Sarbiewski, Matthias Casimir

, a modern Latin poet, was born of illustrious parents, in 1595, in the duchy of Masovia, in Poland. He entered among the Jesuits in 1612, and was sent to continue his theological studies at Rome, where he devoted himself to the pursuit of antiquities, and indulged his taste for poetry. Some Latin “Odes,” which he presented to Urban Vijl gained him that pontiff’s esteem, and the honour of being chosen to correct the bymns, intended for a new breviary, then composing by Urban‘ s orders. When Sarbiewski returned to Poland, he taught etb’ics, philosophy, and divinity, successively at Wilna. Such was the esteem in which he was held, that when admitted to a doctor’s degree there, Ladislaus V. king of Poland, who was present, drew the ring | from his finger, and put it on that of Sarbiewski; and this ring is still preserved in the university at Wilna, and made use of in the inauguration of doctors. Ladislaus also chose him for his preacher, an office in which he gained great applause; and he was frequently his majesty’s companion in his journeys, especially when he went to the baths of Baden. Sarbiewski was so enthusiastic in his admiration of the Latin poets, that he is said to have read Virgil over sixty times, and other poetical classics more than thirty times. He died April 2, 1640, aged forty-five. His Latin poems contain great beauties, mingled with some defects. An enlarged and very elegant edition of them was published at Paris, by Barbou, 1759, 12 mo. They consist of Latin odes, in four books a book of epodes one of dithyrambic verses another of miscellaneous poems and a fourth of epigrams. His lyric verses are the most admired their style is elevated, but they are sometimes deficient in elegance and perspicuity. 1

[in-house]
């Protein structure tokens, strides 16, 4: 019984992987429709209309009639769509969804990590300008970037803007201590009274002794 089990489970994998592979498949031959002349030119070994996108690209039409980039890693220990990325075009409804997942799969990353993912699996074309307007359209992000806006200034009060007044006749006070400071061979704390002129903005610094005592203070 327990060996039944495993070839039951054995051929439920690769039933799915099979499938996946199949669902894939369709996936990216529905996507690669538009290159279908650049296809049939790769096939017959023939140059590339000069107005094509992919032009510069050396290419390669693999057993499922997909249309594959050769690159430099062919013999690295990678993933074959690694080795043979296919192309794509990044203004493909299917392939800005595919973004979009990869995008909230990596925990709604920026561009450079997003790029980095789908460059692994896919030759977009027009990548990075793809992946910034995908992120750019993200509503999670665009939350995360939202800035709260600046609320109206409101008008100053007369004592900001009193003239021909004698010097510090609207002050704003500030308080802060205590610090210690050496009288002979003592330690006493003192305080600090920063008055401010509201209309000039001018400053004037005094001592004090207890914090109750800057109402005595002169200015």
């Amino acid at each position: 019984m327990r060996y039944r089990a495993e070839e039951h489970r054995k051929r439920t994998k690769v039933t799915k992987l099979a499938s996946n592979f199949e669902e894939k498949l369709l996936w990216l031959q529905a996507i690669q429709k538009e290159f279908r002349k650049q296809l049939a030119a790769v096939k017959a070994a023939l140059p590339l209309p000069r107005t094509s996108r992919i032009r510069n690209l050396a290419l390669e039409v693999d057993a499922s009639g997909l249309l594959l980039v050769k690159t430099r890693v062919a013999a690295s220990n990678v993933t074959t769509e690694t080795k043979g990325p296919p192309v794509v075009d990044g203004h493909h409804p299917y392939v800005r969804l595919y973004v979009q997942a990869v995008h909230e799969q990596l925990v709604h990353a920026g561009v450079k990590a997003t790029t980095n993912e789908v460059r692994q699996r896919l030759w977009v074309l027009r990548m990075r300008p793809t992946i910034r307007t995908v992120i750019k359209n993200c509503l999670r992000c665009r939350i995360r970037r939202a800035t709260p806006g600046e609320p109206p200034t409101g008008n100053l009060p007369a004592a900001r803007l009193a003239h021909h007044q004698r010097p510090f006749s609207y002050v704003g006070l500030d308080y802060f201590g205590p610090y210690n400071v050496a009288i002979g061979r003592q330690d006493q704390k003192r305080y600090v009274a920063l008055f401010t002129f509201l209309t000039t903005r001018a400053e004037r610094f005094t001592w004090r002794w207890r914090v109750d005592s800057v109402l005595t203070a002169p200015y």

Baillet. Nov. Act. Erudit. 1753, 8vo, p. 621—624. Dict. Hist.Saxii Onomast.